WADA v. RUSADA Case Heard in the Court of Arbitration for Sport

The future of Russian sport including hosting competitions and future participation of the Russian athletes in the major sports events depended on the outcome of a case that was pending before the Court of Arbitration for Sport (CAS).

Pre-History of the Case

On 18 November 2015 World Anti-Doping Agency (WADA) suspended the Russian Anti-Doping Agency (RUSADA) and declared it “non-compliant with immediate effect”. Ever since RUSADA has been struggling to meet WADA’s standards for compliance, in particular, providing the access to the relevant Moscow laboratory and giving an authentic copy of the so-called “LIMS data” (laboratory information management system).

In January 2019, the Moscow laboratory provided such data. Almost a year later, on 9 December 2019 WADA voiced its accusations of alteration and manipulating with data of the Moscow laboratory. WADA endorsed the Compliance Review Committee’s recommendation that the RUSADA is non-compliant with the World Anti-Doping Code for 4 years.

Further Development and Suggested Sanctions

WADA sent a formal notice to RUSADA asserting alleged non-compliance with the requirement to provide an authentic copy of the Moscow data. The document also included certain recommendations of strong consequences to remain in effect during the period of 4 years afterwards.

First, it stated, that the Russian Government officials and representatives may not sit as members of any bodies of WADA Code Signatory (or its members) or association of Signatories. Neither may Russian Government officials/representatives attend the Olympic and Paralympic Games, the Youth Olympic Games and any other events of a major organization and any of world championships within the 4-year period.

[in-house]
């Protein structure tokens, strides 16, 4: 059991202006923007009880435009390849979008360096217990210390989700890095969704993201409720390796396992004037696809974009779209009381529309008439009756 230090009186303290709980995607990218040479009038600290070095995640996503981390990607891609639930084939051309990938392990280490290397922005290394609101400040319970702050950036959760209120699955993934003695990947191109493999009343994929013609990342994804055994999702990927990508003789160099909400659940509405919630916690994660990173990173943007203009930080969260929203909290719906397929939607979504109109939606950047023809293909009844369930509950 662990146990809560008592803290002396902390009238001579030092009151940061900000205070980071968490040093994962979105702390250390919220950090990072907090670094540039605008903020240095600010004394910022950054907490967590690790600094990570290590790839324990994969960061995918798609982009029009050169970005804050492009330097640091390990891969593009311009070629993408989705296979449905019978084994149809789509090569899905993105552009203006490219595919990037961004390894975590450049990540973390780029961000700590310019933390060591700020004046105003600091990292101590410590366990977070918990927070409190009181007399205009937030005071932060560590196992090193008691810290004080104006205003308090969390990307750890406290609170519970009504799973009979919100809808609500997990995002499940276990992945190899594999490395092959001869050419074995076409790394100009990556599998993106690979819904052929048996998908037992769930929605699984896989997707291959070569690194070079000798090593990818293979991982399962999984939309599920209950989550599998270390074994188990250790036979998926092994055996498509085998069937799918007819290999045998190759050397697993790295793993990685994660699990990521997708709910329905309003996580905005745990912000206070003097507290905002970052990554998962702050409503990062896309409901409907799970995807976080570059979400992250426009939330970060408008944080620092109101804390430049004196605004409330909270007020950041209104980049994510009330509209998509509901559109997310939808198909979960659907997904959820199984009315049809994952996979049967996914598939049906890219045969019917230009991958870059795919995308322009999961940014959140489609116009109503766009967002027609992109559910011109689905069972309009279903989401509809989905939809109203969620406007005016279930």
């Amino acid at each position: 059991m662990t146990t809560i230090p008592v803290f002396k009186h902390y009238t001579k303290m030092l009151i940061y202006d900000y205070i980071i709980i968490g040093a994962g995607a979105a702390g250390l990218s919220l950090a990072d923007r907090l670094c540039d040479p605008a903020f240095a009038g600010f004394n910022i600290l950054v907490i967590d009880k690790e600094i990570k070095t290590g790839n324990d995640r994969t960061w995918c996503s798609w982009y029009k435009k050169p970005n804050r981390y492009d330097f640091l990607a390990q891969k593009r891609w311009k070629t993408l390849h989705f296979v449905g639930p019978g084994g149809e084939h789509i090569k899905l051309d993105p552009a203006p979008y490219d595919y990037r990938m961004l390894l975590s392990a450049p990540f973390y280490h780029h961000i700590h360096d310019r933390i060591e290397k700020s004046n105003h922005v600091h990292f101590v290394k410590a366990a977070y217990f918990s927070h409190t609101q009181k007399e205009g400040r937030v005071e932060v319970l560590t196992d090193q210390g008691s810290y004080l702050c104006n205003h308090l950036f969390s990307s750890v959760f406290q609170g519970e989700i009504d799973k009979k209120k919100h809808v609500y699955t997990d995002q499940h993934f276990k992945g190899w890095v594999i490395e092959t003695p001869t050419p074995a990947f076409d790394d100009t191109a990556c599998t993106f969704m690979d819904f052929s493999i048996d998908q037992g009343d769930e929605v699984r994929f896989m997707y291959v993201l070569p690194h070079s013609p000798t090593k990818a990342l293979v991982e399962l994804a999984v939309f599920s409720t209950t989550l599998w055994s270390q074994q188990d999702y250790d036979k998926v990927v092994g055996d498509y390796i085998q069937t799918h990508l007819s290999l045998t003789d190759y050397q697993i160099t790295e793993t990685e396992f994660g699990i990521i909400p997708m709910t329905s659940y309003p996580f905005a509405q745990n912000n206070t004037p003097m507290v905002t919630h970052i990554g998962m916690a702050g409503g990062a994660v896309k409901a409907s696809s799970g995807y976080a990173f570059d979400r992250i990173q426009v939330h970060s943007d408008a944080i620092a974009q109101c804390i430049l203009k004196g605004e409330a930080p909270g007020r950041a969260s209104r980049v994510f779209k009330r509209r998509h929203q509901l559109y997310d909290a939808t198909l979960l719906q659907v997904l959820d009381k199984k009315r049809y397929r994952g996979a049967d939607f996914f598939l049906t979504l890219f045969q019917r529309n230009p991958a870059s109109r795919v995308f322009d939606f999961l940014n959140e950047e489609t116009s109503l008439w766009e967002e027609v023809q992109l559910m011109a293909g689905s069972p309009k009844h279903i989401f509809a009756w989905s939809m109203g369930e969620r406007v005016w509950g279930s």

Moreover, according to these proposed consequences, neither the President, the Secretary-General, the CEO nor any member of the Executive Board/Governing Board of either the Russian Olympic Committee or the Russian Paralympic Committee could attend any major event staged in the same period.

In addition, Russia may not bid for the right to host the 2032 Olympic and Paralympic Games.

A further recommended restriction concerned Russia’s flag, using of which at any major sports event shall be restricted for the same period.

Probably the most strict and crucial suggested restriction concerned the Russian athletes. According to WADA suggestion, they should be able to take part in major events staged in the 4-year period only if they show that they have nothing to do with the alleged alterations and if the database contains no findings against them. The McLaren report (report released in 2016 in two parts by professor Richard McLaren about institutional support of doping in Russia) must not mention these athletes as well. Otherwise, the athletes may not take part in major sports events representing Russia.

RUSADA Reaction

WADA communicated its decision on 5 December 2019 and RUSADA had 21 days to accept the notice.

RUSADA did not accept the conclusions of the WADA Compliance Review Committee the WADA Executive Committee adopted.

RUSADA disputed WADA’s allegation and referred the matter to the Court of Arbitration for Sport (CAS) under the International Standard for Code Compliance by Signatories.

CAS Proceedings

WADA filed a formal notice of dispute with CAS Ordinary Arbitration Division and started the CAS procedure under the WADA International Standard for Code Compliance by Signatories.